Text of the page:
Close Encounters of the Third Kind is the Most Terrifying Movie Ever Made
By: Thomas S. Flowers, author of the Subdue Series
Conceiving, Book Three, is Out Now!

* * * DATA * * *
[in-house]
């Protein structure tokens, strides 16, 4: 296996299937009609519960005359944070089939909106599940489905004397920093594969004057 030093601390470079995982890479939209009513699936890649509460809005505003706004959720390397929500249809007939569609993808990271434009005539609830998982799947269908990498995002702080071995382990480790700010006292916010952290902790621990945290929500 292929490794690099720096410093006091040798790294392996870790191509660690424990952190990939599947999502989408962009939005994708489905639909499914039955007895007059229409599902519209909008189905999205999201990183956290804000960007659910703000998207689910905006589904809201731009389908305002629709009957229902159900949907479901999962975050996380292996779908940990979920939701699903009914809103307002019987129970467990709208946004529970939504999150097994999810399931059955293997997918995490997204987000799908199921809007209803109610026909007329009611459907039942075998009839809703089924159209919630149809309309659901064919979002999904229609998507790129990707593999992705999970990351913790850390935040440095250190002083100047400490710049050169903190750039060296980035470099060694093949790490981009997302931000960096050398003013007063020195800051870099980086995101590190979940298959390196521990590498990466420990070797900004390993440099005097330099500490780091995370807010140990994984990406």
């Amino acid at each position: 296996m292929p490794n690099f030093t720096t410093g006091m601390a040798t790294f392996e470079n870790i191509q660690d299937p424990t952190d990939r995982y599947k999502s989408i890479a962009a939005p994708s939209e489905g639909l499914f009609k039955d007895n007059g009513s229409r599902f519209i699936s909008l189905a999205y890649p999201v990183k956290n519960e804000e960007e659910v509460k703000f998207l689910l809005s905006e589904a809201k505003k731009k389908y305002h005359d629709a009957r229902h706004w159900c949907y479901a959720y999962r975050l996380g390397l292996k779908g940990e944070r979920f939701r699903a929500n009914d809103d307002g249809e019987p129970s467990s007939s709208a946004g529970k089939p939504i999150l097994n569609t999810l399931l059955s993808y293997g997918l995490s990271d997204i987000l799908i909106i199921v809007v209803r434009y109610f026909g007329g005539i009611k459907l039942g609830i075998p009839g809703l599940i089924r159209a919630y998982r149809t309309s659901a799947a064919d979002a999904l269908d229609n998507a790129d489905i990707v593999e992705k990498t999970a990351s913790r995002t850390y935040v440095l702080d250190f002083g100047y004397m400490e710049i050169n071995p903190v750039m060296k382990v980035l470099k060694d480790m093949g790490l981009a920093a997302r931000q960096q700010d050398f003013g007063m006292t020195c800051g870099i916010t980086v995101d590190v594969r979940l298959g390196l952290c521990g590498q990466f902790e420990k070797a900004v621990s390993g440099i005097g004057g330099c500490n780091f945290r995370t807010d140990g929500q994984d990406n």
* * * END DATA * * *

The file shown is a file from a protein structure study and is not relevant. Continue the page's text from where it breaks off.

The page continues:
In the glamor of watching a Steven Spielberg film, it is easy to understand how caught up we can get in the chaotic wonder of colorful kaleidoscopic strobes blinking over and over and superb John Williams magnum opus scores. But I have to wonder, while we were in that childlike stupor, did we see what was really going on? The visuals dazzled us, no doubt there, but is there a subversive message behind all the pizazz? Okay. I’m not really sure how subversive we’re talking here. Certainly, there is something to be said. Something to meditate over. And maybe even some revelation, some hidden fear to cause us to cower. Since watching Close Encounters of the Third Kind, I’ve kept a somewhat precarious eye on the night’s sky, glaring into the dark depths of the cosmos and wondering who or what is out there. And not only who or what, but what capabilities do they have? What technological power do these “beings” possess? Mind control? Abduction? Electromagnetism? Blackouts? Radiation burns? Sickness? Madness? All these are terrifying symptoms, no? If you’ve paid attention you’ll find the terrifying powers listed above are all in that Spielberg film we’ve loved and adored since 1977. And this is why I think Close Encounters of the Third Kind is the most terrifying surreptitious movie ever made. While we were dazzled and awed, strange elongated aliens were abducting children in a blaze of orange fog. While we giggled and cooed over the keyboard synthesizers and light show, a husband and father of three aggressively and tragically lost his mind, eventually being taken away by these so-called visitors. If we sit back down and watch this movie again, carefully, point for point…well, I’m sure you’ll agree: Close Encounters of the Third Kind IS a cosmic horror movie. Why? Well, this goes back to that ole Lovecraftian fear, not knowing “what’s out there” or “why they’ve come,” and having zero control over “what they do.”